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Old 01-07-13, 01:08 PM   #14
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I'm not gonna lie it hurts me a little to see those chopped up. What's the purpose of this again?
Me too, a bit. I'm very ambivalent about altering Nuovo Record parts. But you should see the key fobs I'm going to do!
Well, at least the OP used the later style levers.
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Old 01-07-13, 01:51 PM   #15
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Good advice Joe. Especially with fine little Swiss jeweler's files. And ESPECIALLY with aluminum. But you know what I use? Chalk. Stick is about an inch in diameter and four inches long. Meant for filling the teeth in files so they don't load up. Works great.

As for the OP's efforts here, I agree, this is one tough crowd. A little more work cleaning up and these will be nice, Zieleman.


Is this some specific type of chalk ? Hadn't heard of this and would like to know more. I'd much rather have a dry 'lubricant' for these ops.

Joe
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Old 01-07-13, 01:54 PM   #16
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i think it's a great start, but not quite finished. get those little jeweler's hand files and go to town.
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Old 01-07-13, 02:05 PM   #17
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Me too, a bit. I'm very ambivalent about altering Nuovo Record parts. But you should see the key fobs I'm going to do!
Well, at least the OP used the later style levers.
I can't wait to see them, I've always wanted one just don't know how to go about doing it.
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Old 01-07-13, 02:23 PM   #18
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I can't wait to see them, I've always wanted one just don't know how to go about doing it.
I'll try to remember to let you know when pics available. I'm going to use levers, since I have some old ones Not sure if you saw Drillium Dude's nifto derailleur plate version. Worth another look here. Might try one of these too.
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Old 01-07-13, 02:24 PM   #19
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Is this some specific type of chalk ? Hadn't heard of this and would like to know more. I'd much rather have a dry 'lubricant' for these ops.

Joe
PM sent Joe. I'll send you a hunk.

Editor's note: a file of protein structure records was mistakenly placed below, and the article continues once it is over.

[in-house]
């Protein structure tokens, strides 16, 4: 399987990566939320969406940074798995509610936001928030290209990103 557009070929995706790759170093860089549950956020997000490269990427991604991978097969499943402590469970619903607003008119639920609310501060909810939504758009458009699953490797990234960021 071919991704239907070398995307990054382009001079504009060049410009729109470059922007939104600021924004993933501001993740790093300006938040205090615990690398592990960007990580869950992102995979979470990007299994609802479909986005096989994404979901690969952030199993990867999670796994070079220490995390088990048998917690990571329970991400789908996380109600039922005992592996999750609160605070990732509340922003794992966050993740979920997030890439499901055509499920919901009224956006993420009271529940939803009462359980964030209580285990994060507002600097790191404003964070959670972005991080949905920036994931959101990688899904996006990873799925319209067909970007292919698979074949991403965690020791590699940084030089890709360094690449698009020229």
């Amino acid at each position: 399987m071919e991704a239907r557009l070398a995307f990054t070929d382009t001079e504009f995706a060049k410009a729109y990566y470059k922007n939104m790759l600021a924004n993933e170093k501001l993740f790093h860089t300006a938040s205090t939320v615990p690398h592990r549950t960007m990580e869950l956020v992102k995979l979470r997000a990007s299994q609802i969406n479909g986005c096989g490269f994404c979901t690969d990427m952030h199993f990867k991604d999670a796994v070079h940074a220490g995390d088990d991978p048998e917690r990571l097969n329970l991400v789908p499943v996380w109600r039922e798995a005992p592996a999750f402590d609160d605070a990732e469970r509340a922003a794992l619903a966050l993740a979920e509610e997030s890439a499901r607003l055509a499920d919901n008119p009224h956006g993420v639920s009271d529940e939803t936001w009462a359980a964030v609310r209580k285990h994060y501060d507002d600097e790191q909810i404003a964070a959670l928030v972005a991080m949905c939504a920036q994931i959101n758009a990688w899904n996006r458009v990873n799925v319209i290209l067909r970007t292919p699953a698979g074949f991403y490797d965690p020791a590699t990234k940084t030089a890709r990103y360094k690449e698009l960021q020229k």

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Old 01-07-13, 02:27 PM   #20
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I just see the main excavation work done. Go at them with a small round and flat file and a little patience and they'll come up a treat.
This exactly - great job on the main drilling portion! Proportions look good, so a little file-work will finish them off very nicely. I'm looking forward to another pic of the final result

BTW, keep the webs! Although these are the thicker later models, they still flex too much and can break if they're completely hollowed out. Don't ask me how I know

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Old 01-07-13, 02:27 PM   #21
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What's the purpose of this again?
Cool-points

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Old 01-07-13, 02:32 PM   #22
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Thanks for the feedback y'all! They are indeed not quite finished... I tried to do some finishing touches with sandpaper and a dremel touch-up bit and removed the p's, but will probably need the above mentioned juwelers-files to make it look better.
This one is meant to be a learning project before i start to drill on other stuff (though I already had a NR RD in mind...) and all your comments are very helpful when it comes to critics and ideas on shape, tools and standards. I'll post some more pics of the progress when able.

Cheers!
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Old 01-07-13, 02:33 PM   #23
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BTW, keep the webs! Although these are the thicker later models, they still flex too much and can break if they're completely hollowed out. Don't ask me how I know
DD
Important info D.D. I like the center web too, for aesthetic reasons. Just needs to dress it a bit and remove the P's and they'll look great.
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Old 01-07-13, 02:35 PM   #24
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I'll try to remember to let you know when pics available. I'm going to use levers, since I have some old ones Not sure if you saw Drillium Dude's nifto derailleur plate version. Worth another look here. Might try one of these too.
Very cool!

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Cool-points

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Good enough for me
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Old 01-07-13, 03:15 PM   #25
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BTW, keep the webs! Although these are the thicker later models, they still flex too much and can break if they're completely hollowed out. Don't ask me how I know

DD
Oh bollocks, I think I went to far with my shifters then. Ah well, they're meant for the ALAN, which is a suicide bike anyway. YOLO. Campanyolo.